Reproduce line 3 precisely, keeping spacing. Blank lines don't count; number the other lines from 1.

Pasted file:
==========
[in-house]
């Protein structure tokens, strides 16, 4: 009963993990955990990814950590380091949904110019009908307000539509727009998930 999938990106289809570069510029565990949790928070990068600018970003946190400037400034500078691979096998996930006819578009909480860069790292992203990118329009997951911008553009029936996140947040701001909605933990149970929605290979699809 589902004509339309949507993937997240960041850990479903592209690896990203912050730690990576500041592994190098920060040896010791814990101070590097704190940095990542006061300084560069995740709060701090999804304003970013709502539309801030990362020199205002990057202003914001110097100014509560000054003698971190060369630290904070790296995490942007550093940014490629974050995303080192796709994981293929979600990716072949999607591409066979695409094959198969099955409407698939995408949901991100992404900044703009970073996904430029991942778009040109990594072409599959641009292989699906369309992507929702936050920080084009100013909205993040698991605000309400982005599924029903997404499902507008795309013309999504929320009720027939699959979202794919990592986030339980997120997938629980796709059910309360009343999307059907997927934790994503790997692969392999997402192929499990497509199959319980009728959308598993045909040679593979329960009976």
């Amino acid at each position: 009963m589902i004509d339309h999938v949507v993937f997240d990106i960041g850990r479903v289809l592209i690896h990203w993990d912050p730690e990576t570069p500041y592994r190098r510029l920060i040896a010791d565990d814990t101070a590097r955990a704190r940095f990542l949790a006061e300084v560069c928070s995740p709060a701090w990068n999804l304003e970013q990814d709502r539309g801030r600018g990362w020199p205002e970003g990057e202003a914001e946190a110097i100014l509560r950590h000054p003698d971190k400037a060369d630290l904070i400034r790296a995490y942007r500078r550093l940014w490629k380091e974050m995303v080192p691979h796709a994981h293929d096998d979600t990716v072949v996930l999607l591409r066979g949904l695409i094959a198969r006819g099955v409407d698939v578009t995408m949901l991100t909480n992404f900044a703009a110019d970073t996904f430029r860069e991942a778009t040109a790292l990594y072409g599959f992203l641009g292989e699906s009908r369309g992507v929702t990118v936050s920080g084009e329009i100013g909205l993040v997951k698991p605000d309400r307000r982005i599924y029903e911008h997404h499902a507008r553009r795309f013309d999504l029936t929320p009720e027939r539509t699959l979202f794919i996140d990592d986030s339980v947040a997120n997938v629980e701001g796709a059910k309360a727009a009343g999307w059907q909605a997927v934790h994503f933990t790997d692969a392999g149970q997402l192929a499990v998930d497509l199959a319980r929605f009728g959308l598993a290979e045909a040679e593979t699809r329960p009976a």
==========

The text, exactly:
């Amino acid at each position: 009963m589902i004509d339309h999938v949507v993937f997240d990106i960041g850990r479903v289809l592209i690896h990203w993990d912050p730690e990576t570069p500041y592994r190098r510029l920060i040896a010791d565990d814990t101070a590097r955990a704190r940095f990542l949790a006061e300084v560069c928070s995740p709060a701090w990068n999804l304003e970013q990814d709502r539309g801030r600018g990362w020199p205002e970003g990057e202003a914001e946190a110097i100014l509560r950590h000054p003698d971190k400037a060369d630290l904070i400034r790296a995490y942007r500078r550093l940014w490629k380091e974050m995303v080192p691979h796709a994981h293929d096998d979600t990716v072949v996930l999607l591409r066979g949904l695409i094959a198969r006819g099955v409407d698939v578009t995408m949901l991100t909480n992404f900044a703009a110019d970073t996904f430029r860069e991942a778009t040109a790292l990594y072409g599959f992203l641009g292989e699906s009908r369309g992507v929702t990118v936050s920080g084009e329009i100013g909205l993040v997951k698991p605000d309400r307000r982005i599924y029903e911008h997404h499902a507008r553009r795309f013309d999504l029936t929320p009720e027939r539509t699959l979202f794919i996140d990592d986030s339980v947040a997120n997938v629980e701001g796709a059910k309360a727009a009343g999307w059907q909605a997927v934790h994503f933990t790997d692969a392999g149970q997402l192929a499990v998930d497509l199959a319980r929605f009728g959308l598993a290979e045909a040679e593979t699809r329960p009976a």